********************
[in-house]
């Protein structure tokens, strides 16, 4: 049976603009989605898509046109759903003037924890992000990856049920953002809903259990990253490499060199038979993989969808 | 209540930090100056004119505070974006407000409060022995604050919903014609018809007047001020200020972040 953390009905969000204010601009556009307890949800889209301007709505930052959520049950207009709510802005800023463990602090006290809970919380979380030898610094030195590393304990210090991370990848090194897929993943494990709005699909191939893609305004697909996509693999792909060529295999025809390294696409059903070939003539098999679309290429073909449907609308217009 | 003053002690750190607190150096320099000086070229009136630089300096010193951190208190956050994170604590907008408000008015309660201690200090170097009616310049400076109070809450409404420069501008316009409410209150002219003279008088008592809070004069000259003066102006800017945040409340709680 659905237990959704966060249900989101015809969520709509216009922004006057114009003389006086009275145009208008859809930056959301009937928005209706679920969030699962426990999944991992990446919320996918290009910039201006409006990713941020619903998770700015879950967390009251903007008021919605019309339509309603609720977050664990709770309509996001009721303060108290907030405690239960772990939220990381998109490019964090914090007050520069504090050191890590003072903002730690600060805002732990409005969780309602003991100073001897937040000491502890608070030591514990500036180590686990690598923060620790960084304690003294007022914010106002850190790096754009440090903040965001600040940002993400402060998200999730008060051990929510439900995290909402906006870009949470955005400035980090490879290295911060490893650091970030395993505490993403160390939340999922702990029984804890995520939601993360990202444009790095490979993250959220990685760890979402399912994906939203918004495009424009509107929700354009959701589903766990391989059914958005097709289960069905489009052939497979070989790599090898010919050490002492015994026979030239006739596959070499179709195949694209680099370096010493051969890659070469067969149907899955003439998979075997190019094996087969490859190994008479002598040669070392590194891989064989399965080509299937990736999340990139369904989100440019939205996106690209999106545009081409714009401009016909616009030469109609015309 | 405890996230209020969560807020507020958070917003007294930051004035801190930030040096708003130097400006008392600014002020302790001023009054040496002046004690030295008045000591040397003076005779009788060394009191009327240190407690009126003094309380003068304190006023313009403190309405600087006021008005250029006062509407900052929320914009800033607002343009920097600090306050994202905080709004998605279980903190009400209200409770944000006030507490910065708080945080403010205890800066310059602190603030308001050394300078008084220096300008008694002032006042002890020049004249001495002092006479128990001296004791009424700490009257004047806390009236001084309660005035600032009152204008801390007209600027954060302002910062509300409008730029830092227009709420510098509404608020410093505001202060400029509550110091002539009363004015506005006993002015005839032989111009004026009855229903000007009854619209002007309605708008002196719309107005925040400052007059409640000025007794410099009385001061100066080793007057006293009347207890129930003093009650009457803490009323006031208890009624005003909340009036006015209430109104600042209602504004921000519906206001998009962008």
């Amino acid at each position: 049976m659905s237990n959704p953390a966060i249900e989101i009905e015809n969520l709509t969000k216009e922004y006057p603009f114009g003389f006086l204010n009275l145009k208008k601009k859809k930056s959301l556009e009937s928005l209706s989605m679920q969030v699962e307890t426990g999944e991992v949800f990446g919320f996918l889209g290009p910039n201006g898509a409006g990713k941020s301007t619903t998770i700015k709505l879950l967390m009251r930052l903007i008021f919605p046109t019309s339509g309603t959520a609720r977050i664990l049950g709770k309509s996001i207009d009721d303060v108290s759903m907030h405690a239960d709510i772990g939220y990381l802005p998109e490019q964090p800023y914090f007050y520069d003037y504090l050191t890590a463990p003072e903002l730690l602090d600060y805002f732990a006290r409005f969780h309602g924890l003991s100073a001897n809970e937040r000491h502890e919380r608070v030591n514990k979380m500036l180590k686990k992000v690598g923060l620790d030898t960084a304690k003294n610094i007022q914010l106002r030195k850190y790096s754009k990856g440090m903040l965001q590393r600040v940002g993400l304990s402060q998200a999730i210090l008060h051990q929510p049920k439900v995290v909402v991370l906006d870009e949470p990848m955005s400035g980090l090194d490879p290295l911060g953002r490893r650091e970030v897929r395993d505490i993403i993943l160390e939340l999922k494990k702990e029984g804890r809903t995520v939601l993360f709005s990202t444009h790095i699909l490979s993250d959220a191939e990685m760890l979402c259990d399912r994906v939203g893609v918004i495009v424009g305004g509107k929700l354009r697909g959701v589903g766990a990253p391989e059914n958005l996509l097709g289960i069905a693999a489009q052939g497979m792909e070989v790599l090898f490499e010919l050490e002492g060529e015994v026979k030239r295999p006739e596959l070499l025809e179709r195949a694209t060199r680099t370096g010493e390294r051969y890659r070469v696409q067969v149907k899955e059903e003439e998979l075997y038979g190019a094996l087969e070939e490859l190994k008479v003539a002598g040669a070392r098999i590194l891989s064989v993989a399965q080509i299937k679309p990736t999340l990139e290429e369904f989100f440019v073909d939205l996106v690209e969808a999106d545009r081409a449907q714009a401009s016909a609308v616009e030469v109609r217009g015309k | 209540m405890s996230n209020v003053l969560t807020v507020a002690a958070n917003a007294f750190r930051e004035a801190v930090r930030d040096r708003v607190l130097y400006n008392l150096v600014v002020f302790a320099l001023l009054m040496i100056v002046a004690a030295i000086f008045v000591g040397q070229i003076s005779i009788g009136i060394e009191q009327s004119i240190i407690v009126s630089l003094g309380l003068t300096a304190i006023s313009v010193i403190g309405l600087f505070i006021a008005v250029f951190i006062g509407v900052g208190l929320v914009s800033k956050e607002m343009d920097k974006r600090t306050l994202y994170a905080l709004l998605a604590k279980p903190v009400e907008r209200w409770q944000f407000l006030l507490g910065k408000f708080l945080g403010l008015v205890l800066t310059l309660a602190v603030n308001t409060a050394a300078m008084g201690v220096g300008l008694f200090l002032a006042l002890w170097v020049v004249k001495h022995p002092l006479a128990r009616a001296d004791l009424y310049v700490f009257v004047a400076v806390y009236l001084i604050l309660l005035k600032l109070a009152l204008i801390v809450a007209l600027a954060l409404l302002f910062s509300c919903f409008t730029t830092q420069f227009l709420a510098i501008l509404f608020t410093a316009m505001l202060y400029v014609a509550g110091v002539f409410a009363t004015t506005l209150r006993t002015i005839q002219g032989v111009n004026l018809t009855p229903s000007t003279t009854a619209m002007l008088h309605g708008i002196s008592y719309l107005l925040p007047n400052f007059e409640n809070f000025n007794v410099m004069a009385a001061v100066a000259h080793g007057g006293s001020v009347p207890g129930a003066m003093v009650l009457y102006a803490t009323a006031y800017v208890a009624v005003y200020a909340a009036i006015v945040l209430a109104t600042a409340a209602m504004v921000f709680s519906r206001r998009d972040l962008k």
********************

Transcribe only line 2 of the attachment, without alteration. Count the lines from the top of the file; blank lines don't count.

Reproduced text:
């Protein structure tokens, strides 16, 4: 049976603009989605898509046109759903003037924890992000990856049920953002809903259990990253490499060199038979993989969808 | 209540930090100056004119505070974006407000409060022995604050919903014609018809007047001020200020972040 953390009905969000204010601009556009307890949800889209301007709505930052959520049950207009709510802005800023463990602090006290809970919380979380030898610094030195590393304990210090991370990848090194897929993943494990709005699909191939893609305004697909996509693999792909060529295999025809390294696409059903070939003539098999679309290429073909449907609308217009 | 003053002690750190607190150096320099000086070229009136630089300096010193951190208190956050994170604590907008408000008015309660201690200090170097009616310049400076109070809450409404420069501008316009409410209150002219003279008088008592809070004069000259003066102006800017945040409340709680 659905237990959704966060249900989101015809969520709509216009922004006057114009003389006086009275145009208008859809930056959301009937928005209706679920969030699962426990999944991992990446919320996918290009910039201006409006990713941020619903998770700015879950967390009251903007008021919605019309339509309603609720977050664990709770309509996001009721303060108290907030405690239960772990939220990381998109490019964090914090007050520069504090050191890590003072903002730690600060805002732990409005969780309602003991100073001897937040000491502890608070030591514990500036180590686990690598923060620790960084304690003294007022914010106002850190790096754009440090903040965001600040940002993400402060998200999730008060051990929510439900995290909402906006870009949470955005400035980090490879290295911060490893650091970030395993505490993403160390939340999922702990029984804890995520939601993360990202444009790095490979993250959220990685760890979402399912994906939203918004495009424009509107929700354009959701589903766990391989059914958005097709289960069905489009052939497979070989790599090898010919050490002492015994026979030239006739596959070499179709195949694209680099370096010493051969890659070469067969149907899955003439998979075997190019094996087969490859190994008479002598040669070392590194891989064989399965080509299937990736999340990139369904989100440019939205996106690209999106545009081409714009401009016909616009030469109609015309 | 405890996230209020969560807020507020958070917003007294930051004035801190930030040096708003130097400006008392600014002020302790001023009054040496002046004690030295008045000591040397003076005779009788060394009191009327240190407690009126003094309380003068304190006023313009403190309405600087006021008005250029006062509407900052929320914009800033607002343009920097600090306050994202905080709004998605279980903190009400209200409770944000006030507490910065708080945080403010205890800066310059602190603030308001050394300078008084220096300008008694002032006042002890020049004249001495002092006479128990001296004791009424700490009257004047806390009236001084309660005035600032009152204008801390007209600027954060302002910062509300409008730029830092227009709420510098509404608020410093505001202060400029509550110091002539009363004015506005006993002015005839032989111009004026009855229903000007009854619209002007309605708008002196719309107005925040400052007059409640000025007794410099009385001061100066080793007057006293009347207890129930003093009650009457803490009323006031208890009624005003909340009036006015209430109104600042209602504004921000519906206001998009962008």